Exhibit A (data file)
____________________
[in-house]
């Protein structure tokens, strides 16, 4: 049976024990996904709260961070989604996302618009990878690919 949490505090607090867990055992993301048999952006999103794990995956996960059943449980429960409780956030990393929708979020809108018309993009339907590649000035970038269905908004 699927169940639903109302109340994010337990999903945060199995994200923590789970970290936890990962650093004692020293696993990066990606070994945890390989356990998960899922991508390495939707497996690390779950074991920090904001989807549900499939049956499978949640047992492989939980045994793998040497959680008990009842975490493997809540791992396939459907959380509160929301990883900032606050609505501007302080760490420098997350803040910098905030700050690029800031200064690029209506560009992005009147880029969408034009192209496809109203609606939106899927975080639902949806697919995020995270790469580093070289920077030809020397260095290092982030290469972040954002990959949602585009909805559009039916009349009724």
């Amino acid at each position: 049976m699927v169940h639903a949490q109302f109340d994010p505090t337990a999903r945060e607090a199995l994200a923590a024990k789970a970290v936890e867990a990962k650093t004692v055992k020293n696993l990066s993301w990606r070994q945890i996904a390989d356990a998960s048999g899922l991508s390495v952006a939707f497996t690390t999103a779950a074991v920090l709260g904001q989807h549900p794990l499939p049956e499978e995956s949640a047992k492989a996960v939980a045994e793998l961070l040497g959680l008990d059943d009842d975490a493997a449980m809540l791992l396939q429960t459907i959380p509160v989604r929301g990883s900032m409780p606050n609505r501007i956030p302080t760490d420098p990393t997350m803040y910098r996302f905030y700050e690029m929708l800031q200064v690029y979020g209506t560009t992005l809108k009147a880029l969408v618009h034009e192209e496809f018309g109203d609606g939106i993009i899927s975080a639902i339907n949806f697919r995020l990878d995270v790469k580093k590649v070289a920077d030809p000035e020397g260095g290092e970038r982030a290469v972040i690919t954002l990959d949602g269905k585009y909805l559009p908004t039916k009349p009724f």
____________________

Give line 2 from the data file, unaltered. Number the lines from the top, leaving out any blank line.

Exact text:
């Protein structure tokens, strides 16, 4: 049976024990996904709260961070989604996302618009990878690919 949490505090607090867990055992993301048999952006999103794990995956996960059943449980429960409780956030990393929708979020809108018309993009339907590649000035970038269905908004 699927169940639903109302109340994010337990999903945060199995994200923590789970970290936890990962650093004692020293696993990066990606070994945890390989356990998960899922991508390495939707497996690390779950074991920090904001989807549900499939049956499978949640047992492989939980045994793998040497959680008990009842975490493997809540791992396939459907959380509160929301990883900032606050609505501007302080760490420098997350803040910098905030700050690029800031200064690029209506560009992005009147880029969408034009192209496809109203609606939106899927975080639902949806697919995020995270790469580093070289920077030809020397260095290092982030290469972040954002990959949602585009909805559009039916009349009724």